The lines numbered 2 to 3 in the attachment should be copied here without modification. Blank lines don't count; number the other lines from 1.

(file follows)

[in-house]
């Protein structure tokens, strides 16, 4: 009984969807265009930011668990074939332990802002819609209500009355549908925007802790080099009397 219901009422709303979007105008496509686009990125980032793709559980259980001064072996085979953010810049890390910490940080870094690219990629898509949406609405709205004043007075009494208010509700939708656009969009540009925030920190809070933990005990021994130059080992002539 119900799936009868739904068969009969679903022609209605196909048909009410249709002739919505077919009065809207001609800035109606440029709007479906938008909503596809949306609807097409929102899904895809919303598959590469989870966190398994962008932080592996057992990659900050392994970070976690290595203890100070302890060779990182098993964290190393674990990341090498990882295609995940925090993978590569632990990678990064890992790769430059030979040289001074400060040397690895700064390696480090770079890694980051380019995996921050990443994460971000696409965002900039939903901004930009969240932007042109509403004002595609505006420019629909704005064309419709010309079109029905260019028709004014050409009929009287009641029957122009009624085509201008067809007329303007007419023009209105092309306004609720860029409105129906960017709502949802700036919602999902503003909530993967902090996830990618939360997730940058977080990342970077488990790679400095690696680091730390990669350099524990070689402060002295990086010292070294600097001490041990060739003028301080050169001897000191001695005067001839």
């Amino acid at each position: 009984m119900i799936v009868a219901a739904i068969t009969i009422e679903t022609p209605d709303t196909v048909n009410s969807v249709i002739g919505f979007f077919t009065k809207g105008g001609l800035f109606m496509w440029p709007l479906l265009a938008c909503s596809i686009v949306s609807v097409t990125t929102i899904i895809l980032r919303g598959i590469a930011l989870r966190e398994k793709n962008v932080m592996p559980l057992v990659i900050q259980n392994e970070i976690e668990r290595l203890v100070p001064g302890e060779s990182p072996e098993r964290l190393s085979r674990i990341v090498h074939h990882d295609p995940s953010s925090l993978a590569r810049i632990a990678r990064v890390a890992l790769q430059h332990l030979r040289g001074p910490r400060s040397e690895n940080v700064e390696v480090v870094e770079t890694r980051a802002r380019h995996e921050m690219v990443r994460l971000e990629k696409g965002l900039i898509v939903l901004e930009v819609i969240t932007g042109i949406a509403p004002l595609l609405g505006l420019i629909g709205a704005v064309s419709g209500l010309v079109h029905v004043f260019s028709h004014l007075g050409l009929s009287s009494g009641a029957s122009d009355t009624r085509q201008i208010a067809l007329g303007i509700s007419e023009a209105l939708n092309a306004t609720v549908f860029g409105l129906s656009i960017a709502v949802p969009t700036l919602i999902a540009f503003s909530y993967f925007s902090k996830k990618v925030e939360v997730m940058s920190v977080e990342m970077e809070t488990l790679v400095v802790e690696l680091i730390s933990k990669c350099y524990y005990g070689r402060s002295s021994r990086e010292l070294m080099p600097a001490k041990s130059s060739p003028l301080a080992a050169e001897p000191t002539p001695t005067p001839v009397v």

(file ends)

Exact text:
């Protein structure tokens, strides 16, 4: 009984969807265009930011668990074939332990802002819609209500009355549908925007802790080099009397 219901009422709303979007105008496509686009990125980032793709559980259980001064072996085979953010810049890390910490940080870094690219990629898509949406609405709205004043007075009494208010509700939708656009969009540009925030920190809070933990005990021994130059080992002539 119900799936009868739904068969009969679903022609209605196909048909009410249709002739919505077919009065809207001609800035109606440029709007479906938008909503596809949306609807097409929102899904895809919303598959590469989870966190398994962008932080592996057992990659900050392994970070976690290595203890100070302890060779990182098993964290190393674990990341090498990882295609995940925090993978590569632990990678990064890992790769430059030979040289001074400060040397690895700064390696480090770079890694980051380019995996921050990443994460971000696409965002900039939903901004930009969240932007042109509403004002595609505006420019629909704005064309419709010309079109029905260019028709004014050409009929009287009641029957122009009624085509201008067809007329303007007419023009209105092309306004609720860029409105129906960017709502949802700036919602999902503003909530993967902090996830990618939360997730940058977080990342970077488990790679400095690696680091730390990669350099524990070689402060002295990086010292070294600097001490041990060739003028301080050169001897000191001695005067001839």
């Amino acid at each position: 009984m119900i799936v009868a219901a739904i068969t009969i009422e679903t022609p209605d709303t196909v048909n009410s969807v249709i002739g919505f979007f077919t009065k809207g105008g001609l800035f109606m496509w440029p709007l479906l265009a938008c909503s596809i686009v949306s609807v097409t990125t929102i899904i895809l980032r919303g598959i590469a930011l989870r966190e398994k793709n962008v932080m592996p559980l057992v990659i900050q259980n392994e970070i976690e668990r290595l203890v100070p001064g302890e060779s990182p072996e098993r964290l190393s085979r674990i990341v090498h074939h990882d295609p995940s953010s925090l993978a590569r810049i632990a990678r990064v890390a890992l790769q430059h332990l030979r040289g001074p910490r400060s040397e690895n940080v700064e390696v480090v870094e770079t890694r980051a802002r380019h995996e921050m690219v990443r994460l971000e990629k696409g965002l900039i898509v939903l901004e930009v819609i969240t932007g042109i949406a509403p004002l595609l609405g505006l420019i629909g709205a704005v064309s419709g209500l010309v079109h029905v004043f260019s028709h004014l007075g050409l009929s009287s009494g009641a029957s122009d009355t009624r085509q201008i208010a067809l007329g303007i509700s007419e023009a209105l939708n092309a306004t609720v549908f860029g409105l129906s656009i960017a709502v949802p969009t700036l919602i999902a540009f503003s909530y993967f925007s902090k996830k990618v925030e939360v997730m940058s920190v977080e990342m970077e809070t488990l790679v400095v802790e690696l680091i730390s933990k990669c350099y524990y005990g070689r402060s002295s021994r990086e010292l070294m080099p600097a001490k041990s130059s060739p003028l301080a080992a050169e001897p000191t002539p001695t005067p001839v009397v």